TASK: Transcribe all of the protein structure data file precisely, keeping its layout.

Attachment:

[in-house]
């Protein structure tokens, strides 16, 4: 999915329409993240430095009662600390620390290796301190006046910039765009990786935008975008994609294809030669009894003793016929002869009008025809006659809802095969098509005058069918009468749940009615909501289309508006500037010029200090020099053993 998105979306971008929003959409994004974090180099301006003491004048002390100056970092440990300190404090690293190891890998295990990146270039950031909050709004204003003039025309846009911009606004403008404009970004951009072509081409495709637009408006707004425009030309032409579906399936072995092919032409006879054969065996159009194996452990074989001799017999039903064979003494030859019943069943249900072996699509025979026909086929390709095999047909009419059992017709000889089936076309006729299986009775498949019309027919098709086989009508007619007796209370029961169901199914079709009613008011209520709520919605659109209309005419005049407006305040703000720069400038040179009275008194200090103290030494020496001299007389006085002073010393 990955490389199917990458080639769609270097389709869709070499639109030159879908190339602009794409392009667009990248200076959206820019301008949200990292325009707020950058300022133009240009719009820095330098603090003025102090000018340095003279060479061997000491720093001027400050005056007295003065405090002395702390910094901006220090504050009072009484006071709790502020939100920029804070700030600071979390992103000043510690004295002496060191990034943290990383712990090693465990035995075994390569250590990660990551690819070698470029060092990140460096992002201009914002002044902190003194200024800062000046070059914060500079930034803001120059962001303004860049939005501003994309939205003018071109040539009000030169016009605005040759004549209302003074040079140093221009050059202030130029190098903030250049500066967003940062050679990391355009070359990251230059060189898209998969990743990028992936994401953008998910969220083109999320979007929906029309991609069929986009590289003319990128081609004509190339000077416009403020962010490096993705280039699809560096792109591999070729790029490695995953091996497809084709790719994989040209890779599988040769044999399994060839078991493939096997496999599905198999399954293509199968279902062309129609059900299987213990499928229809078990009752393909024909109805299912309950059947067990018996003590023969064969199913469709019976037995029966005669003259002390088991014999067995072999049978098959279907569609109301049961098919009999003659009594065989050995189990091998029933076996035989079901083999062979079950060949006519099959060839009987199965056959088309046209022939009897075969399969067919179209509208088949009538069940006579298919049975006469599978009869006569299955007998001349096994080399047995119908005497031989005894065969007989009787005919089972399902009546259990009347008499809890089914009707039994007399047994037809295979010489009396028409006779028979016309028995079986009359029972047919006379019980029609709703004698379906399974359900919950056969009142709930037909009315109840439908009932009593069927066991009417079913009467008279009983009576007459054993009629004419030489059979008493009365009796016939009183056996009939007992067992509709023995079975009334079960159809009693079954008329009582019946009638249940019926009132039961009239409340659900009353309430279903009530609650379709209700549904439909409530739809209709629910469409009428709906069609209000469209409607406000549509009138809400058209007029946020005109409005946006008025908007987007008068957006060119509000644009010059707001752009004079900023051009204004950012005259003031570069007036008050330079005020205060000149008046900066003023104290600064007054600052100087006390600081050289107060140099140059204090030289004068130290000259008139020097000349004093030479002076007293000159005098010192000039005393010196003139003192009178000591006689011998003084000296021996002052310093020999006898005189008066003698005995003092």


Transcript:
[in-house]
């Protein structure tokens, strides 16, 4: 999915329409993240430095009662600390620390290796301190006046910039765009990786935008975008994609294809030669009894003793016929002869009008025809006659809802095969098509005058069918009468749940009615909501289309508006500037010029200090020099053993 998105979306971008929003959409994004974090180099301006003491004048002390100056970092440990300190404090690293190891890998295990990146270039950031909050709004204003003039025309846009911009606004403008404009970004951009072509081409495709637009408006707004425009030309032409579906399936072995092919032409006879054969065996159009194996452990074989001799017999039903064979003494030859019943069943249900072996699509025979026909086929390709095999047909009419059992017709000889089936076309006729299986009775498949019309027919098709086989009508007619007796209370029961169901199914079709009613008011209520709520919605659109209309005419005049407006305040703000720069400038040179009275008194200090103290030494020496001299007389006085002073010393 990955490389199917990458080639769609270097389709869709070499639109030159879908190339602009794409392009667009990248200076959206820019301008949200990292325009707020950058300022133009240009719009820095330098603090003025102090000018340095003279060479061997000491720093001027400050005056007295003065405090002395702390910094901006220090504050009072009484006071709790502020939100920029804070700030600071979390992103000043510690004295002496060191990034943290990383712990090693465990035995075994390569250590990660990551690819070698470029060092990140460096992002201009914002002044902190003194200024800062000046070059914060500079930034803001120059962001303004860049939005501003994309939205003018071109040539009000030169016009605005040759004549209302003074040079140093221009050059202030130029190098903030250049500066967003940062050679990391355009070359990251230059060189898209998969990743990028992936994401953008998910969220083109999320979007929906029309991609069929986009590289003319990128081609004509190339000077416009403020962010490096993705280039699809560096792109591999070729790029490695995953091996497809084709790719994989040209890779599988040769044999399994060839078991493939096997496999599905198999399954293509199968279902062309129609059900299987213990499928229809078990009752393909024909109805299912309950059947067990018996003590023969064969199913469709019976037995029966005669003259002390088991014999067995072999049978098959279907569609109301049961098919009999003659009594065989050995189990091998029933076996035989079901083999062979079950060949006519099959060839009987199965056959088309046209022939009897075969399969067919179209509208088949009538069940006579298919049975006469599978009869006569299955007998001349096994080399047995119908005497031989005894065969007989009787005919089972399902009546259990009347008499809890089914009707039994007399047994037809295979010489009396028409006779028979016309028995079986009359029972047919006379019980029609709703004698379906399974359900919950056969009142709930037909009315109840439908009932009593069927066991009417079913009467008279009983009576007459054993009629004419030489059979008493009365009796016939009183056996009939007992067992509709023995079975009334079960159809009693079954008329009582019946009638249940019926009132039961009239409340659900009353309430279903009530609650379709209700549904439909409530739809209709629910469409009428709906069609209000469209409607406000549509009138809400058209007029946020005109409005946006008025908007987007008068957006060119509000644009010059707001752009004079900023051009204004950012005259003031570069007036008050330079005020205060000149008046900066003023104290600064007054600052100087006390600081050289107060140099140059204090030289004068130290000259008139020097000349004093030479002076007293000159005098010192000039005393010196003139003192009178000591006689011998003084000296021996002052310093020999006898005189008066003698005995003092």